¶25  Furthermore, even assuming that a specific time limit applies to actions to confirm arbitration awards, we observe that the very terms of former section 13-22-213 and section 13-22-222(1) suggest the absence of a time limit beyond which judicial confirmation may be obtained. Rather, the language of both former section 13-22-213 and section 13-22-222(1) is permissive with respect to seeking confirmation of an arbitration award. See ch. 154, sec. 1, § 13-22-213, 1975 Colo. Sess. Laws 576 (“[u]pon application of a party”); § 13-22-221(1) (a party “may make motion” to confirm an arbitration award (emphasis added)); cf. Janssen v. Denver Career Serv. Bd., 998 P.2d 9, 16 (Colo. App. 1999) (where the term “may” is used as opposed to “must,” the term refers to authority which is permissive and not mandatory). The import of both statutes, based upon ordinary canons of statutory construction, fails to support the interpretation that a party must apply to confirm its award within a particular period or forfeit that right, because the General Assembly used the terms “[u]pon application” and “may apply.” This theory is reinforced by the General Assembly’s use of the word “shall” in the latter part of the sentences in former section 13-22-213 and section 13-22-222(1). It is axiomatic that the term “shall’ is usually interpreted to make the provision in which it is contained mandatory. See Hillebrand Constr. Co. v. Worf, 780 P.2d 24, 25 (Colo. App. 1989) (the term “shall” connotes a mandatory requirement). If the intention of the General Assembly was to restrict the power of the district court to confirm arbitration awards to a specified period, it would have used the mandatory word “shall” rather than the permissive language “upon application” (former section 13-22-213) and “may apply” (section 13-22-222(1)). Therefore, the General Assembly’s use of permissive language in the beginning sentences of former section 13-22-213 and section 13-22-222(1) lends itself to no other reasonable interpretation but that a confirmation motion could also be made beyond any applicable statute of limitations. Even under the Federal Arbitration Act, courts have held that section 9’s language is permissive, thus allowing actions to confirm where justice requires after the apparent one-year limitations period had elapsed. See, e.g., Kentucky River Mills v. Jackson, 206 F.2d 111, 120 (6th Cir. 1953); Paul Allison, Inc. v. Minikin Storage of Omaha, 452 F. Supp. 573, 574-75 (D. Neb. 1978); see also Taylor v. Ford Motor Co., 703 F.2d 738, 745 (3d Cir. 1983) (section 301 action to confirm was timely even after state statute of limitations on actions to vacate had run); Russo v. Chittick, 548 N.E.2d 314, 316-17 (Ohio Ct. App. 1988) (statute which states that, at any time within one year after an arbitration award, a party may apply to the court of common pleas for confirmation, was not tantamount to a statute of limitations and, thus, failure to file for confirmation within one year of award did not forfeit right to confirmation).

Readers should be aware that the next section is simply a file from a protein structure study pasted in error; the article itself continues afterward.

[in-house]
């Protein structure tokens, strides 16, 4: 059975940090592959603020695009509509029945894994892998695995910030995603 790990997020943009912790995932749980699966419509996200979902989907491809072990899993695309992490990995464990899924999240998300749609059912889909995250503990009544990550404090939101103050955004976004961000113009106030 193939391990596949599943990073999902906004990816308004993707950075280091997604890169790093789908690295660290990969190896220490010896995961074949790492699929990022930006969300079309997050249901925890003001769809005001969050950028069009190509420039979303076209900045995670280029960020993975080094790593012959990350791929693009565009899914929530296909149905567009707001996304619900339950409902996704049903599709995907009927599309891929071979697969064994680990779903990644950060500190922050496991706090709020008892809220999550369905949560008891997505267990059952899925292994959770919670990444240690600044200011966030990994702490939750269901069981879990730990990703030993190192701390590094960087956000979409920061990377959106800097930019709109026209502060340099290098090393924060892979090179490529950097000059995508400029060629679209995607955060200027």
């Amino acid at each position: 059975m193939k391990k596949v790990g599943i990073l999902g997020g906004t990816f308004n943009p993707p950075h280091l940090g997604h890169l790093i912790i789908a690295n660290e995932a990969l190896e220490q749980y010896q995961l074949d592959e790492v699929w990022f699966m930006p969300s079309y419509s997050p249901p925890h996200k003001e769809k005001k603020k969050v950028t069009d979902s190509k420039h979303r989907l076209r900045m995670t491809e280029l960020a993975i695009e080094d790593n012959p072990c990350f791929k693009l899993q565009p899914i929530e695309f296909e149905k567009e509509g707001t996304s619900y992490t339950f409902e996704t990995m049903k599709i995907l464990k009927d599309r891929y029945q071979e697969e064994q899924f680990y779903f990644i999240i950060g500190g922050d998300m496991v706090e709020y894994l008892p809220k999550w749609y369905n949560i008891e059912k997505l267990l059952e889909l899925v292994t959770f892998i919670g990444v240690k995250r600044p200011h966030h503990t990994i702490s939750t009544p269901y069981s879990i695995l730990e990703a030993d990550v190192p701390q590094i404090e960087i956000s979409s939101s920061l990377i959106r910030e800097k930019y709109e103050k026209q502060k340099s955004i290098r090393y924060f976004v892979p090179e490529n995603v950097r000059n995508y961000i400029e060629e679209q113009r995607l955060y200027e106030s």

¶26   Exempla argues that the unlimited period in former section 13-22-213 and the twenty-year alternative are opposed to the policy that actions should be brought within a reasonable time. According to Exempla, the estate waited too long to enforce its rights under the award so that its “claim” is now “stale,” witnesses have died, and evidence has disappeared, “making it difficult to ascertain whether [the estate] is entitled to the award now or whether [Mr. Guido] was already paid.” This argument, however, not only mischaracterizes the confirmation proceeding as a “civil action” in which claims are brought, but also misconstrues the district court’s considerations in deciding a confirmation motion.

¶27  “The meaning of [former section 13-22-213] is clear. The only permitted defenses to a request for confirmation of an arbitration award are those outlined in [former] sections 214 and 215, and they must be made within specified time limits.” Cabs, 751 P.2d at 65. Therefore, the issues before a court in a confirmation proceeding are limited to a consideration of whether grounds exist to vacate, modify, or correct an arbitration award under the provisions of the CUAA.7Id. at 66. In the absence of such grounds, the language of the CUAA is mandatory: “[T]he court shall confirm an award . . . .” Ch. 154, sec. 1, § 13-22-213, 1975 Colo. Sess. Laws 576 (emphasis added); see also § 13-22-222(1).

¶28   The grounds Exempla argues for denying the estate’s confirmation motion – the disappearance of evidence and unavailability of witnesses – are irrelevant considerations in an arbitration award confirmation proceeding under the CUAA. Accordingly, the district court’s reliance on these grounds to support its application of the statute of limitations was in error.8

¶29   We therefore conclude that the district court erred in denying the estate’s motion to confirm as time barred under the six-year limitations period set forth in section 13-80-103.5(1)(a).